ASCAP June 1998, vol 11, 3-4
Learning from the dirt mover
I would like to make a few comments about Dave Evans entertaining and instructive vignette in the March, 1998 ASCAP.
First, he seems to be using a reframing technique similar to that used by Gurdjieff, and which I described in the same issue of ASCAP. He is reframing "adverse experience" as "learning experience". This is presumably the message Walt Whitman is giving in the lines that Dave Evans quotes and which could bear repeating:
"Have you learned great lessons
from those who reject you,
and brace themselves against you?
or who treat you with contempt,
or dispute the passage with you?"
Those who learn great lessons from such experiences as Dave had with the satellite dish are building up their true selves, or their "will" as Gurdjieff put it. In my personal metaphor they are developing their "owl in the head", the owl standing for wisdom. Another way of reframing adverse experience is to acknowledge that "it will make a fantastic story", and so the worse the experience, the better the story.
Second, I would dispute the idea that evolutionary theory leads to the conclusion that human beings are basically selfish. We know that our genes are selfish, but we do not interact with each others' genes. We deal with their personalities, which have evolved in the context of group living and prolonged, intensive, repetitive social interaction. People need to live in groups, and, to stay in groups, let alone to succeed, you need to be liked and respected by the other people in the group. And you do not achieve this liking and respect by being selfish. The group by its norms, standards, beliefs and world-view fashions individuals who may be inclined to be selfish into good citizens, who put the group and its other members before their own selfish interests. Anyone who lacks the capacity to be fashioned in this way stands out like a sore thumb and is either expelled from the group or allowed to stay with diminished prestige and diminished reproductive opportunity. This process would occur with selection at the level of the individual, and would be accelerated by selection at the level of the group. It applies to groups which practice hedonic (prestige) competition rather than agonistic competition (see my essay on "Agonistic versus prestige competition" in the September, 1995 ASCAP).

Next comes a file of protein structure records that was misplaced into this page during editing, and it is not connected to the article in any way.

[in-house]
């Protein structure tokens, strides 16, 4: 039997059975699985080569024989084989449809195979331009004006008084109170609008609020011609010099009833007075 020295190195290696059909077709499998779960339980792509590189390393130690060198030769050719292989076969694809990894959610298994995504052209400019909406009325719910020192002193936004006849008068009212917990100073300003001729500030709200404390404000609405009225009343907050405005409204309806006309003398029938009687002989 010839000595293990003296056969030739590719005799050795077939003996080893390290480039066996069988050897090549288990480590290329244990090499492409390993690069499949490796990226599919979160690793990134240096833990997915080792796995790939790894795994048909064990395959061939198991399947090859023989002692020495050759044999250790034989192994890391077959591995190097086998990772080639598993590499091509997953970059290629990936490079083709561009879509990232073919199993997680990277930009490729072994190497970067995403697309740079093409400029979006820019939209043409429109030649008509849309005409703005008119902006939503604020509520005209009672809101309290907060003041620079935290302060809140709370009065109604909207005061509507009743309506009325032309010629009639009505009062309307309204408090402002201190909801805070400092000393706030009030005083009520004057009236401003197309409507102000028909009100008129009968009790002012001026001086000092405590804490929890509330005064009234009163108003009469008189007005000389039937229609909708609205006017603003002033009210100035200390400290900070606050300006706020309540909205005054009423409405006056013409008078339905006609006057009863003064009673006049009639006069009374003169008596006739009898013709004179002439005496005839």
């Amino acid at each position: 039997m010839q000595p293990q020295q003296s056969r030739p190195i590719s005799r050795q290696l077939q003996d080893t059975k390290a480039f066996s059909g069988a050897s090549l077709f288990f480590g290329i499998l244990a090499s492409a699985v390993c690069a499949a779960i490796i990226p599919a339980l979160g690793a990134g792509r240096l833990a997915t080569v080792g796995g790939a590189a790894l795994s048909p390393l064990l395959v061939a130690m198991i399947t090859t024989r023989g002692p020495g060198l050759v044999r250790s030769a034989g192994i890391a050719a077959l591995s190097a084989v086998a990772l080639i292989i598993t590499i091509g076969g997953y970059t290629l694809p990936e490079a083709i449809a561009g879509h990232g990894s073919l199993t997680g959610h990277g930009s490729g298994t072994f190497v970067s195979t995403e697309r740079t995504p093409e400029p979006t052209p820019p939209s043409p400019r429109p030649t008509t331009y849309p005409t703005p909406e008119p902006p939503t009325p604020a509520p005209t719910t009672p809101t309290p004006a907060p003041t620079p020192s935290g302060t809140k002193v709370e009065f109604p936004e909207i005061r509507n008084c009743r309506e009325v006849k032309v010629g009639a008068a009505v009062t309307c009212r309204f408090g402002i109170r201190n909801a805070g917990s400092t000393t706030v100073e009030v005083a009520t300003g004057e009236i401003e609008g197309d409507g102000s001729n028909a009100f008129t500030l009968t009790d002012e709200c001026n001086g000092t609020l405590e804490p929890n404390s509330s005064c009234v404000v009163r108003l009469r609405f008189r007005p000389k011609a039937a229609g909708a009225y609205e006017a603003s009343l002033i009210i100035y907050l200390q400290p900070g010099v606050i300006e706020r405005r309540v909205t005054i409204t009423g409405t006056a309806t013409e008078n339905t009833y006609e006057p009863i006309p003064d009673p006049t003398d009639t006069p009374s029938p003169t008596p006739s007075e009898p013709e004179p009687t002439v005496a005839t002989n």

Third, we can learn from our experience of post-traumatic stress disorder that reminders of trauma can be themselves traumatic. Therefore, something needs to be done about that hole (assuming the dirt-mover still hasn't filled it in). Why not make it into an ornamental pond?
Fourth, one must comment on the fact that the antagonist in the vignette
is a "dirt mover". I do not
know whether this is a fiction in order to conceal his true identity for
reasons of confidentiality, or whether he was in truth a mover of dirt. Dirt has certain connotations to an English
ear. For instance, when I was doing
paediatrics a mother brought her little boy to the out-patient clinic suffering
from a boil on the perineum. "Where
is the boil?", I asked the mother. "Down there" she replied,
"between his dirt-box and his thruster." Dirt is a synonym for shit. Are we meant to take on board the unspoken
message that the satellite buyer was "a shit"? In
Lastly, perhaps the main lesson from this tale is that you have to get the sequence right when you are doing more than one related thing. If Dave had waited to cut down the tree which blocked the satellite dish until after the dish had been removed, he wouldn't have been so impatient to get rid of it so quickly - and wouldn't have been tempted into Kafka's true sin (impatience) and so would have waited another week for the dirt-mover to collect the dish. But then he would have missed out on a great learning experience.